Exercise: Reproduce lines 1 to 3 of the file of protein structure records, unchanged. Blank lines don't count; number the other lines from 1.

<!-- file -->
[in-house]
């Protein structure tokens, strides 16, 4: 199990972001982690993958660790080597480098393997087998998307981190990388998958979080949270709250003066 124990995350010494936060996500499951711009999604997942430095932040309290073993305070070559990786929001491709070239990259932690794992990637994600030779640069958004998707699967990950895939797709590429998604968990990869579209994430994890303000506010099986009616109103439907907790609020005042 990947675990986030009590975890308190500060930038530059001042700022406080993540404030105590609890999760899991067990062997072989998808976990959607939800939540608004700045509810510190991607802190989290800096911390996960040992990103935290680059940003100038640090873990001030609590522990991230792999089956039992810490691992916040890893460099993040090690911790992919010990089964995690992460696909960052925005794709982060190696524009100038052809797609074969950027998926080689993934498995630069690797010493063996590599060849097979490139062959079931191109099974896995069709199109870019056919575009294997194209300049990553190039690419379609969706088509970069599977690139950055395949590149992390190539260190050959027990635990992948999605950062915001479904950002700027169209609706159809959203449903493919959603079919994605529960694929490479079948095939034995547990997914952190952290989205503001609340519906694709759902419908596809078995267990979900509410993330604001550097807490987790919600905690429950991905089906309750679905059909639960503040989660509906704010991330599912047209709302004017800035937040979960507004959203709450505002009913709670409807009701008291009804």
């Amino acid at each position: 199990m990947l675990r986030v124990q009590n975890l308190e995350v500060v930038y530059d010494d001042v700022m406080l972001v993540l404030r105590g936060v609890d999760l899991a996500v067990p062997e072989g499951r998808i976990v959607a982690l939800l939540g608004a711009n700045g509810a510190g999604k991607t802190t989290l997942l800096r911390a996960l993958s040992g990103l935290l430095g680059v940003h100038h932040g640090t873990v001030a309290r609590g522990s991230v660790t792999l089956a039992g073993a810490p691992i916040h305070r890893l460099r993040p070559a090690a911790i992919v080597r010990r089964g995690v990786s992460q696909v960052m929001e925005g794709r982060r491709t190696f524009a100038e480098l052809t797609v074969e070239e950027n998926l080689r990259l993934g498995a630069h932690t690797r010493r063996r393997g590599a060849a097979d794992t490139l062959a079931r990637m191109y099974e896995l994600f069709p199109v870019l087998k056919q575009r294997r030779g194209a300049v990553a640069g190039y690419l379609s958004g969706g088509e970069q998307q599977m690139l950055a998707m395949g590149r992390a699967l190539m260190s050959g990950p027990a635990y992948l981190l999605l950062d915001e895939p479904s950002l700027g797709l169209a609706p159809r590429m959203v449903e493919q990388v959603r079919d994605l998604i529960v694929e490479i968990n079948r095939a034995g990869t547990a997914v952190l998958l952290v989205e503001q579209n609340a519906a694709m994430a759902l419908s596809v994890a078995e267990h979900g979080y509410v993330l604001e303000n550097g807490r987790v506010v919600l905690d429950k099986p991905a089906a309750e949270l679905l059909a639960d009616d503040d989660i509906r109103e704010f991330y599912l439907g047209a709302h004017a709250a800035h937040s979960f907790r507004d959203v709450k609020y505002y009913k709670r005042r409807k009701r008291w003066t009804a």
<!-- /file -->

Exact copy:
[in-house]
């Protein structure tokens, strides 16, 4: 199990972001982690993958660790080597480098393997087998998307981190990388998958979080949270709250003066 124990995350010494936060996500499951711009999604997942430095932040309290073993305070070559990786929001491709070239990259932690794992990637994600030779640069958004998707699967990950895939797709590429998604968990990869579209994430994890303000506010099986009616109103439907907790609020005042 990947675990986030009590975890308190500060930038530059001042700022406080993540404030105590609890999760899991067990062997072989998808976990959607939800939540608004700045509810510190991607802190989290800096911390996960040992990103935290680059940003100038640090873990001030609590522990991230792999089956039992810490691992916040890893460099993040090690911790992919010990089964995690992460696909960052925005794709982060190696524009100038052809797609074969950027998926080689993934498995630069690797010493063996590599060849097979490139062959079931191109099974896995069709199109870019056919575009294997194209300049990553190039690419379609969706088509970069599977690139950055395949590149992390190539260190050959027990635990992948999605950062915001479904950002700027169209609706159809959203449903493919959603079919994605529960694929490479079948095939034995547990997914952190952290989205503001609340519906694709759902419908596809078995267990979900509410993330604001550097807490987790919600905690429950991905089906309750679905059909639960503040989660509906704010991330599912047209709302004017800035937040979960507004959203709450505002009913709670409807009701008291009804």
């Amino acid at each position: 199990m990947l675990r986030v124990q009590n975890l308190e995350v500060v930038y530059d010494d001042v700022m406080l972001v993540l404030r105590g936060v609890d999760l899991a996500v067990p062997e072989g499951r998808i976990v959607a982690l939800l939540g608004a711009n700045g509810a510190g999604k991607t802190t989290l997942l800096r911390a996960l993958s040992g990103l935290l430095g680059v940003h100038h932040g640090t873990v001030a309290r609590g522990s991230v660790t792999l089956a039992g073993a810490p691992i916040h305070r890893l460099r993040p070559a090690a911790i992919v080597r010990r089964g995690v990786s992460q696909v960052m929001e925005g794709r982060r491709t190696f524009a100038e480098l052809t797609v074969e070239e950027n998926l080689r990259l993934g498995a630069h932690t690797r010493r063996r393997g590599a060849a097979d794992t490139l062959a079931r990637m191109y099974e896995l994600f069709p199109v870019l087998k056919q575009r294997r030779g194209a300049v990553a640069g190039y690419l379609s958004g969706g088509e970069q998307q599977m690139l950055a998707m395949g590149r992390a699967l190539m260190s050959g990950p027990a635990y992948l981190l999605l950062d915001e895939p479904s950002l700027g797709l169209a609706p159809r590429m959203v449903e493919q990388v959603r079919d994605l998604i529960v694929e490479i968990n079948r095939a034995g990869t547990a997914v952190l998958l952290v989205e503001q579209n609340a519906a694709m994430a759902l419908s596809v994890a078995e267990h979900g979080y509410v993330l604001e303000n550097g807490r987790v506010v919600l905690d429950k099986p991905a089906a309750e949270l679905l059909a639960d009616d503040d989660i509906r109103e704010f991330y599912l439907g047209a709302h004017a709250a800035h937040s979960f907790r507004d959203v709450k609020y505002y009913k709670r005042r409807k009701r008291w003066t009804a």